I bought Diablo 3 on launch day in 2012. Like many others, I experienced annoying connection issues in those first few days that hindered my experience. But once those subsided, I became engrossed in the dungeon crawling loot-based loop. I put more than 100 hours into Diablo 3 in the first month. I purchased the subsequent Xbox 360 port, and though I bounced back to the PC version, I was surprised how well the game translated to the couch. I even bought it again for PS4 the following year. Don’t ask me why. I just wanted it, ok?
Now, more than six years after its launch, Diablo 3 and all of its add-on content has arrived on Nintendo Switch as Diablo 3: Eternal Collection. I’ve played through Diablo 3 at least a dozen times, but on Switch, I once again feel compelled to stick around for one last journey to hell.
When I first booted Diablo 3 on Switch, I was disappointed to learn that it doesn’t support Battle.net. I didn’t think my previous characters would port over, but I hoped to see some integration of achievement or other rewards. That isn’t the case. I had to start from scratch. Yet after sinking 15 hours in the campaign over the course of three days, I began to appreciate this baffling omission — or, at least, I came to tolerate it. Building a new character, a Necromancer, from level one to level 40 (so far) has proven good fun.
This isn’t the first game I’ve enjoyed on Switch after already playing it on a different platform, but it’s by far the one I previously had the most experience with, which, at face value, should make it the least exciting of Switch to start all over. Yet I found myself craving each level, each upgrade, each new skill. The isometric camera angle has a distinctly portable look to it, and the combat, which only requires you to hold a button to keep attacking, is simple enough to pick up and play at a moment’s notice. Diablo 3 is a game of many short quests — five minutes for a bounty here, 15 minutes for a rift there — and that’s perfect for mobile play.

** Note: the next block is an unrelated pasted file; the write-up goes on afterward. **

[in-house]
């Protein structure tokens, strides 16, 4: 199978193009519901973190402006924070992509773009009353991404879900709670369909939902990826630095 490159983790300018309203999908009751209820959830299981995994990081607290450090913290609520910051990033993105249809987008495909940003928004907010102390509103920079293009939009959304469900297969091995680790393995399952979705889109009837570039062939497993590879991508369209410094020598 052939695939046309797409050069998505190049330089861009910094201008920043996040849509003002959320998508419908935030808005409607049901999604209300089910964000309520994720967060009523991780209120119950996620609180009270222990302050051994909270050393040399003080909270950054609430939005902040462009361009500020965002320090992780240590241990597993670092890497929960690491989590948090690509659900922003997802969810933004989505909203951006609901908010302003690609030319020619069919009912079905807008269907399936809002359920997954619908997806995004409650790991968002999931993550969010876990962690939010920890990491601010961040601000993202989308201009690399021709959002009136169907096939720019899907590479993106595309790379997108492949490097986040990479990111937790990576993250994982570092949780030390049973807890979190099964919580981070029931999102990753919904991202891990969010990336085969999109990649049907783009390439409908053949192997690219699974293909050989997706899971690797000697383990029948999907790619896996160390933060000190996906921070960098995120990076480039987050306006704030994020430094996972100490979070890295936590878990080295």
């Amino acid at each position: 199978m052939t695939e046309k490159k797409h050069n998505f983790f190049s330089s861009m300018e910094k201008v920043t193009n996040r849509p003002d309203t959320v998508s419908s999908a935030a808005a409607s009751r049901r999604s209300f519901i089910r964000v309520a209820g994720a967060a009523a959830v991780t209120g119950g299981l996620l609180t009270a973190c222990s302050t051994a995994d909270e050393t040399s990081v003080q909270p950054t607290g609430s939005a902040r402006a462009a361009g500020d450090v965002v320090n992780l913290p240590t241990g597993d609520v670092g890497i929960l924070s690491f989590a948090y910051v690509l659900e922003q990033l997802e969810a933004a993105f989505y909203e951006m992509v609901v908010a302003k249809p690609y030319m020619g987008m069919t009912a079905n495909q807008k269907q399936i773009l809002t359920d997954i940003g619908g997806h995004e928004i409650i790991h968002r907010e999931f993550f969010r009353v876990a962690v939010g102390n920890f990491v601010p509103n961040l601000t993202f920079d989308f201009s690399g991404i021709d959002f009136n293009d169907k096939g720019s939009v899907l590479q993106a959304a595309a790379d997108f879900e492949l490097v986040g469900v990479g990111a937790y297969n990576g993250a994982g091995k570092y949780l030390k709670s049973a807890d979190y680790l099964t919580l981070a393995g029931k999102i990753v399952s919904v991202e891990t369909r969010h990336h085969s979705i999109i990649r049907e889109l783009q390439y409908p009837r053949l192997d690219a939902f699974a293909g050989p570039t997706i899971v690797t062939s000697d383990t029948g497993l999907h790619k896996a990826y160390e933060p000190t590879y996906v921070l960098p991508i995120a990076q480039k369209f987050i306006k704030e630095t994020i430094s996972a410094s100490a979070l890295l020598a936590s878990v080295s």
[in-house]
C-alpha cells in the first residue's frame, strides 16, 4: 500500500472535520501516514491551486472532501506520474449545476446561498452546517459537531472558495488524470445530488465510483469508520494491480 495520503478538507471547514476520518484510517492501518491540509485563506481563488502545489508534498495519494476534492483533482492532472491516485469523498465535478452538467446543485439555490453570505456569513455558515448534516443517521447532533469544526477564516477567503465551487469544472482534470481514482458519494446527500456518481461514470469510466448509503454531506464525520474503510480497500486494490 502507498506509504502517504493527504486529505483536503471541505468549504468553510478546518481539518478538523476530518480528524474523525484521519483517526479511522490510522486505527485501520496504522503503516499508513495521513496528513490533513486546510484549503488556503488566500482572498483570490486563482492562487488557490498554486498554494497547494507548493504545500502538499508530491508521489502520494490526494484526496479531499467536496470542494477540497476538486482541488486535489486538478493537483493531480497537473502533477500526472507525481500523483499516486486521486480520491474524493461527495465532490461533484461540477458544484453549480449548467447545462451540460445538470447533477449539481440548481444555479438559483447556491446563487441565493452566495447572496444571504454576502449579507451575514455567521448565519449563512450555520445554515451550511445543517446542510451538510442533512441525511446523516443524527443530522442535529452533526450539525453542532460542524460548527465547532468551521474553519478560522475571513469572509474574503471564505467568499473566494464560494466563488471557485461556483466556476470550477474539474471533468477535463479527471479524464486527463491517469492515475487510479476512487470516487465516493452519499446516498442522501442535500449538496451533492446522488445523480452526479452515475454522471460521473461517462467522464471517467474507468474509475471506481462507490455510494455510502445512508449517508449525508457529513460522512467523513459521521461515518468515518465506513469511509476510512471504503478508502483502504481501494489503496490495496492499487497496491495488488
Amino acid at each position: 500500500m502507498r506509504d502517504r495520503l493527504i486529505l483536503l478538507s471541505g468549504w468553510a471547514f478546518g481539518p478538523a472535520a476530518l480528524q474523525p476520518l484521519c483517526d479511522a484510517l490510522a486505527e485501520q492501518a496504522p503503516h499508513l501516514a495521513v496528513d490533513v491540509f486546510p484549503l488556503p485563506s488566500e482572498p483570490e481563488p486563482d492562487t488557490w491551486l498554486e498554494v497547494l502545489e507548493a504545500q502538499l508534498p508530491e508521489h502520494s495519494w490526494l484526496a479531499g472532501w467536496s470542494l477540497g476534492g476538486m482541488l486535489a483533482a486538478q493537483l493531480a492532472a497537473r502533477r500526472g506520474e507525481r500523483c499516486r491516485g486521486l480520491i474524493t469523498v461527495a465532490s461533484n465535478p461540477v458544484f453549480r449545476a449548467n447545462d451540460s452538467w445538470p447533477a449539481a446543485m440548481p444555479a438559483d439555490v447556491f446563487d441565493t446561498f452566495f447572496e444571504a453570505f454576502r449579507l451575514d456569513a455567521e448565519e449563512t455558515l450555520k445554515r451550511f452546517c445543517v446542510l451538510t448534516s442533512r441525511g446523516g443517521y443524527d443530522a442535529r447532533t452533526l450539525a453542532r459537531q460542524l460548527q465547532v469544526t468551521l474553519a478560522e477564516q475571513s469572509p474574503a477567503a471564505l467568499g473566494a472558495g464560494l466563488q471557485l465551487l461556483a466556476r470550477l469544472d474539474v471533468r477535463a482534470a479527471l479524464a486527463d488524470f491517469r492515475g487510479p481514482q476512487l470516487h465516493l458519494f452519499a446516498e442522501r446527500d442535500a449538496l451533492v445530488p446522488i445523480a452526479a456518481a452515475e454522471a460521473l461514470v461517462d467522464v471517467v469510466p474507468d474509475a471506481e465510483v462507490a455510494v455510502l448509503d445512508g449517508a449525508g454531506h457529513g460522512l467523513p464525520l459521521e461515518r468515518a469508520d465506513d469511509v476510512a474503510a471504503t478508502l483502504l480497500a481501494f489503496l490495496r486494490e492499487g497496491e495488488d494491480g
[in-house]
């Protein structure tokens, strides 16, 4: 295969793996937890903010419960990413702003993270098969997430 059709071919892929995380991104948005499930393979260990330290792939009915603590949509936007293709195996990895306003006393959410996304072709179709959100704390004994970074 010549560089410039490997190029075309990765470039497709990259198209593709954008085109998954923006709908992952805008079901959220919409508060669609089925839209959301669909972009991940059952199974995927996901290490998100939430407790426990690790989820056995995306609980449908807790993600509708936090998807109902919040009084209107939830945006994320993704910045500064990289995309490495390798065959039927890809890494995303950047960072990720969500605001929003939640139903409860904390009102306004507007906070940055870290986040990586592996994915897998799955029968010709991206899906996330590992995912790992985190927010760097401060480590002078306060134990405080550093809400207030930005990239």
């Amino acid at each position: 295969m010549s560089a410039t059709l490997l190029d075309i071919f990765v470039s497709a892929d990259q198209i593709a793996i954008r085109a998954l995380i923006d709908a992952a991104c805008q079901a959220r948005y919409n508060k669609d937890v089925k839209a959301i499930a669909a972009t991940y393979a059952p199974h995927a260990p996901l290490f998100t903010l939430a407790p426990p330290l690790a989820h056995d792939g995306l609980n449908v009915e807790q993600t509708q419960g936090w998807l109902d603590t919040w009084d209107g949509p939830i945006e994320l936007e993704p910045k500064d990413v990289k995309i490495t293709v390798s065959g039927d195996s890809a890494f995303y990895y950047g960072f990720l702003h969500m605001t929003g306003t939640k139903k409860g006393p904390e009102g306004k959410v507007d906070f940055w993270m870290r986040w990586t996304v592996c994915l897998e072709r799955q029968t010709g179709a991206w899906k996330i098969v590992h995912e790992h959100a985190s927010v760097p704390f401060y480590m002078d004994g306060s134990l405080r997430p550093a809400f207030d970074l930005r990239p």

While I’ve given my full attention to Diablo 3 for most of the 40 levels I’ve played, I multi-tasked for a few of those hours by watching TV while playing. In that sense, it’s the rare game that can be enjoyed as both an active and passive experience. When focused on the massive final form of Belial, I’m staring intently at the screen, dodging his attacks and hurling piercing projectiles at his monstrous face. When wading through the large Chamber of Suffering, I’m able to find a group of enemies, start attacking, and then look up to see what’s happening on TV.
If for you have no interest in returning to the campaign for the umpteenth time (I wouldn’t blame you — the story doesn’t hold up), you can jump straight into Adventure mode. Normally endgame content, it’s scaled down appropriately so you can track down bounties and explore Nephalem Rifts with low level characters. Adventure mode offers access to random bounties and rifts, the game’s random end-game dungeons. It’s a great way to level up and, since there’s no story to follow, you can play it for just minutes at a time without losing track of what’s happening.
The only part of Diablo 3 on Switch that requires an online connection is Seasons, the revolving door of challenges that tasks you to create a temporary hero for a chance at unique rewards. Besides Seasons, you can play locally with up to four players, and Diablo 3 is simple enough mechanically to introduce to those who don’t typically play “hardcore” RPGs.
It’s a bit too early to say if I’ll sink hundreds of hours into the Switch version, but this is the closest I’ve felt to the magic of the PC release, and it helps bide the time until the inevitable Diablo 4 announcement. Let’s just hope Blizzard doesn’t make us wait too long.
The views expressed here are solely those of the author and do not reflect the beliefs of Digital Trends.
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